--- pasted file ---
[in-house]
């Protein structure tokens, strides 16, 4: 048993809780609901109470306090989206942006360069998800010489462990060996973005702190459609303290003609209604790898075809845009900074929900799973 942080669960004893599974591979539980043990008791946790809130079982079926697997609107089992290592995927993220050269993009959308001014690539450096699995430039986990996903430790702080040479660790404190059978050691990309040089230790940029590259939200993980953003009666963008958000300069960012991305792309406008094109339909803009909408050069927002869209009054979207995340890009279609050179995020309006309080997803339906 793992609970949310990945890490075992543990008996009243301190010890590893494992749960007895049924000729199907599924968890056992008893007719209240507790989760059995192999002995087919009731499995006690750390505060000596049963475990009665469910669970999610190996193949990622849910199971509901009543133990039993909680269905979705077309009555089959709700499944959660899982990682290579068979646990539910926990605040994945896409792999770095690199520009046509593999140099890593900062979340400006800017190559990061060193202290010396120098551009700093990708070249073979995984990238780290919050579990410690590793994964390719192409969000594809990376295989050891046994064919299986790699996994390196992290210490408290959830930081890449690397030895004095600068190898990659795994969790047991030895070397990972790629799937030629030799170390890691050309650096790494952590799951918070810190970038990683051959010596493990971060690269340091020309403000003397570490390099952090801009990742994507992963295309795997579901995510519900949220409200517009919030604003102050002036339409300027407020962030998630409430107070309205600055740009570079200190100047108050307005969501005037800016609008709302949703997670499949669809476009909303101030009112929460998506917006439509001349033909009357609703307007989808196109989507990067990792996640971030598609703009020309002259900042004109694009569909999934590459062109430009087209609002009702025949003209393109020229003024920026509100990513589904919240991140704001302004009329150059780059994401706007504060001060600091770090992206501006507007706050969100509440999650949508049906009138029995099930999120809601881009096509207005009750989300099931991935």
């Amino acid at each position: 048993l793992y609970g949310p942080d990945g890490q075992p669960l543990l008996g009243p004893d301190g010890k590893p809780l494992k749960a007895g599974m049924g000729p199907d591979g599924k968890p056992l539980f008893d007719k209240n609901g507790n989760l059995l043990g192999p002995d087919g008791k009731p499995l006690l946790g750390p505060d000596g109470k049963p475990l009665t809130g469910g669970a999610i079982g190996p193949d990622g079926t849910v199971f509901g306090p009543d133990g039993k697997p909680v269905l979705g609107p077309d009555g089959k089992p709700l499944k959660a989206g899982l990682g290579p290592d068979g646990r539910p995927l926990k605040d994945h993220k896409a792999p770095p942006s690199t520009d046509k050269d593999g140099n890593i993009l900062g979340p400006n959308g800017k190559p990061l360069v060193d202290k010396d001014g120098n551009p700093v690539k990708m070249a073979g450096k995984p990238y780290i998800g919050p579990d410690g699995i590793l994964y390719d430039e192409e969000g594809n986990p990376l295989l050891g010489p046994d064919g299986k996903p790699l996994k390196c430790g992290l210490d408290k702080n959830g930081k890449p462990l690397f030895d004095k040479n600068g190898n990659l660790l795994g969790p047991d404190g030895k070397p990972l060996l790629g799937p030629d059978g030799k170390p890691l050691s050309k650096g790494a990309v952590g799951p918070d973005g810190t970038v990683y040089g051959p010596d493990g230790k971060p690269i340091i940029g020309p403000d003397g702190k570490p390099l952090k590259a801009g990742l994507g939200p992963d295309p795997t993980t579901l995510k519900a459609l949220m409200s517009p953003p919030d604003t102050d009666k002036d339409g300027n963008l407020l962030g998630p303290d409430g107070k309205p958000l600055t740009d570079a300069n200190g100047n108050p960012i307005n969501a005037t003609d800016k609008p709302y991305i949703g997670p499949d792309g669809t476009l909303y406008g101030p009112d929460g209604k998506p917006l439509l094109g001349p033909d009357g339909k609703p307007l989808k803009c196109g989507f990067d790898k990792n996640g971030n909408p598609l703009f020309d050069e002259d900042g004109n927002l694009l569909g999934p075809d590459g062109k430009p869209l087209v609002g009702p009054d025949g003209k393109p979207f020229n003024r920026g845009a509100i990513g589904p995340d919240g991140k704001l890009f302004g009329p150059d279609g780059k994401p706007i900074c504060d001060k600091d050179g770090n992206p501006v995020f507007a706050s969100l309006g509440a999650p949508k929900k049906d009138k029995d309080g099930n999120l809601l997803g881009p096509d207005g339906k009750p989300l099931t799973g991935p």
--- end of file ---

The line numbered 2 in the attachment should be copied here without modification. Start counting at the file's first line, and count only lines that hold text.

């Protein structure tokens, strides 16, 4: 048993809780609901109470306090989206942006360069998800010489462990060996973005702190459609303290003609209604790898075809845009900074929900799973 942080669960004893599974591979539980043990008791946790809130079982079926697997609107089992290592995927993220050269993009959308001014690539450096699995430039986990996903430790702080040479660790404190059978050691990309040089230790940029590259939200993980953003009666963008958000300069960012991305792309406008094109339909803009909408050069927002869209009054979207995340890009279609050179995020309006309080997803339906 793992609970949310990945890490075992543990008996009243301190010890590893494992749960007895049924000729199907599924968890056992008893007719209240507790989760059995192999002995087919009731499995006690750390505060000596049963475990009665469910669970999610190996193949990622849910199971509901009543133990039993909680269905979705077309009555089959709700499944959660899982990682290579068979646990539910926990605040994945896409792999770095690199520009046509593999140099890593900062979340400006800017190559990061060193202290010396120098551009700093990708070249073979995984990238780290919050579990410690590793994964390719192409969000594809990376295989050891046994064919299986790699996994390196992290210490408290959830930081890449690397030895004095600068190898990659795994969790047991030895070397990972790629799937030629030799170390890691050309650096790494952590799951918070810190970038990683051959010596493990971060690269340091020309403000003397570490390099952090801009990742994507992963295309795997579901995510519900949220409200517009919030604003102050002036339409300027407020962030998630409430107070309205600055740009570079200190100047108050307005969501005037800016609008709302949703997670499949669809476009909303101030009112929460998506917006439509001349033909009357609703307007989808196109989507990067990792996640971030598609703009020309002259900042004109694009569909999934590459062109430009087209609002009702025949003209393109020229003024920026509100990513589904919240991140704001302004009329150059780059994401706007504060001060600091770090992206501006507007706050969100509440999650949508049906009138029995099930999120809601881009096509207005009750989300099931991935």